The company's international results also contributed to Amazon's bottom line. The international sites posted an operating income of $15.8 million in the quarter, compared with a $10.8 million operating loss in the year-ago period.
But much of the growth in international sales was a result of currency fluctuations. Excluding the benefit from exchange rates, Amazon's international sales would have grown 45% over the same quarter last year, or $51 million less than reported. The currency benefit added about $4 million to the international segment's operating income, or about a penny a share.
Meanwhile, Amazon saw considerably slower sales through its North American sites, which serve the United States and Canada. Amazon's North American sales grew 13% in the quarter. Meanwhile, operating income for its North American business grew 45.8% to $51.7 million.
Amazon attributed its sales growth in the quarter to its free shipping program. Earlier this year, the company announced that it would make permanent a promotion that offers free shipping on most orders totaling more than $25.
That promotion has proved costly to Amazon and the company expects to lose money on shipping this year. In the just completed quarter, Amazon's shipping revenues fell $11 million to $78 million. The company's loss on shipping services was $27 million, up from $1 million in the year ago period.
The shipping losses helped sink the company gross margins as a percentage of sales in the quarter. Gross margin measures the difference between what a retailer charges for its goods and services and what it pays for them. In the quarter, Amazon posted a gross profit margin of 25%, which was down 1.4 percentage points from the year-ago period.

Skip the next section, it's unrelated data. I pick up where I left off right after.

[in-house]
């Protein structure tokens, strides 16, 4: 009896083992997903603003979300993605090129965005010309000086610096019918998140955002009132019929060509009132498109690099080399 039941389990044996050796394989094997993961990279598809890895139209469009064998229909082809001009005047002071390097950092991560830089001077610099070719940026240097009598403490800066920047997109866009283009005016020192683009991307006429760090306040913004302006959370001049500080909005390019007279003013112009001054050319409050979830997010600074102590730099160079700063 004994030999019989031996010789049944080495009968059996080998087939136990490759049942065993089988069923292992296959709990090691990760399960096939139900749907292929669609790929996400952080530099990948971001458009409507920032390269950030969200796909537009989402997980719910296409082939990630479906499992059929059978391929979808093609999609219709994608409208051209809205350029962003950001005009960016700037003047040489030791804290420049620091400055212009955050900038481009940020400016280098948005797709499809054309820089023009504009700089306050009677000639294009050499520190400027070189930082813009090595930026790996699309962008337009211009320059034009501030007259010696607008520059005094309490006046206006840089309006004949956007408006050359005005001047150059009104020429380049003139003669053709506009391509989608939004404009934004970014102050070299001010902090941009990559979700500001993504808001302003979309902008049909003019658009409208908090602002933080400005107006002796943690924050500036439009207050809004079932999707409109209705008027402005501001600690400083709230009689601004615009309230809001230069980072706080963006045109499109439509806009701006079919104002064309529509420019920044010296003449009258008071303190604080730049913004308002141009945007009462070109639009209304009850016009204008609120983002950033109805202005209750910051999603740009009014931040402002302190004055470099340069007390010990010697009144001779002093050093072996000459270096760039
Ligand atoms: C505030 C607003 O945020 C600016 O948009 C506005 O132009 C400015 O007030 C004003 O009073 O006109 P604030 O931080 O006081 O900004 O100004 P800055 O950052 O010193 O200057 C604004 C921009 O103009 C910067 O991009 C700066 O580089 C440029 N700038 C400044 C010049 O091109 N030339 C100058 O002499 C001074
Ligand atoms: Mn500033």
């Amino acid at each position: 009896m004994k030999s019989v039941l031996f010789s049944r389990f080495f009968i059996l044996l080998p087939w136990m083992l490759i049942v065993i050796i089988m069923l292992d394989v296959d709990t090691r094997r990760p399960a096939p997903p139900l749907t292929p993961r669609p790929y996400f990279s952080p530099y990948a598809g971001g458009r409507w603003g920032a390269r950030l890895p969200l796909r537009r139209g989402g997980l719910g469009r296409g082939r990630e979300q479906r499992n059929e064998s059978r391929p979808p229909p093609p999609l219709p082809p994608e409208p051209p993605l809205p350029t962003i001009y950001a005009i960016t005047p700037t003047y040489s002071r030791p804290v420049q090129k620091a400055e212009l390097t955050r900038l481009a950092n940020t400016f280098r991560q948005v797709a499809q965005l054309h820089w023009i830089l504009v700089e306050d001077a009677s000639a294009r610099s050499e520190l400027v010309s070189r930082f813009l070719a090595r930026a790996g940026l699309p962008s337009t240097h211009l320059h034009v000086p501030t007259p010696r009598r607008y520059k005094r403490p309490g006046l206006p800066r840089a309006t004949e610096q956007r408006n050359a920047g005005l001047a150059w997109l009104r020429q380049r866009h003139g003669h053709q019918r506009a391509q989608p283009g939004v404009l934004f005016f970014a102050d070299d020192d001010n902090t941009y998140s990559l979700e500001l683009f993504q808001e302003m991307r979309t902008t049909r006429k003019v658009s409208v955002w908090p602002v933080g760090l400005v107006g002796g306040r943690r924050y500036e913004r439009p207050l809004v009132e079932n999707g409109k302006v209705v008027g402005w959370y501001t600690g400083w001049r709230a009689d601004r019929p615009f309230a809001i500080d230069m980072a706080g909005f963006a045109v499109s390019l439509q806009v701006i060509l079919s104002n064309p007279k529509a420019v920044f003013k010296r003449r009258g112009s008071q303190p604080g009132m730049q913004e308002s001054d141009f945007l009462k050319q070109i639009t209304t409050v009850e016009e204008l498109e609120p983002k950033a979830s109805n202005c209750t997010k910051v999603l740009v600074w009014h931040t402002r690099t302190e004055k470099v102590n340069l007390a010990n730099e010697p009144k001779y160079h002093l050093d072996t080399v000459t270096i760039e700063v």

Amazon officials have argued that the free shipping promotion and its widespread discounts on products are more effective as marketing than traditional advertising efforts. In line with that thinking, the company narrowed its marketing spending.
In the quarter, Amazon spent $28.2 million, or 2.6% of sales, on marketing. In the first quarter last year, Amazon spent $32.2 million, or 3.8% of sales, on such expenses.
Some of the company's other operating expenses also declined as a portion of sales. Fulfillment expenses declined by 1 percentage point to 9.6% of sales. That performance marked the first time that such costs have come in at less than 10% of sales in a quarter other than the fourth quarter, company officials said.
Meanwhile, the company spent $50.1 million, or 4.6% of sales, on technology and content costs. That was down from $55.5 million, or 6.5% of sales, in the same period a year ago.
The company's euro-denominated debt and stock-based compensation helped to sink its earnings in the quarter. The company reassesses the value of its euro-based debt every quarter depending on changes in the currency rates. A weaker dollar meant that Amazon's euro-debt appreciated by $21.8 million in the quarter, which detracted from its earnings.
Amazon's stock price also rose in the quarter, meaning the value of the stock-based compensation appreciated as well. A charge related to that appreciation cost the company $21 million in the quarter. Meanwhile, the company awarded $6 million worth of restricted stock in the quarter.
Amazon said last year that it would begin expensing stock options awards at their fair market value beginning this year. In making that change, the company said it would look at other options for stock-based compensation, including restricted stock grants.
The e-tail leader changed the way it segments its revenue and earnings the quarter. Although the company continues to provide sales and operating income for its North American and international operations, the company is no longer providing bottom line information for its various stores and services.
So, while the company said that sales in its North American electronics and other non-media stores grew by 32% in the quarter, company officials declined to say whether its electronics business posted a profit in the quarter. Amazon's non-media stores had posted non-stop losses since the company launched them.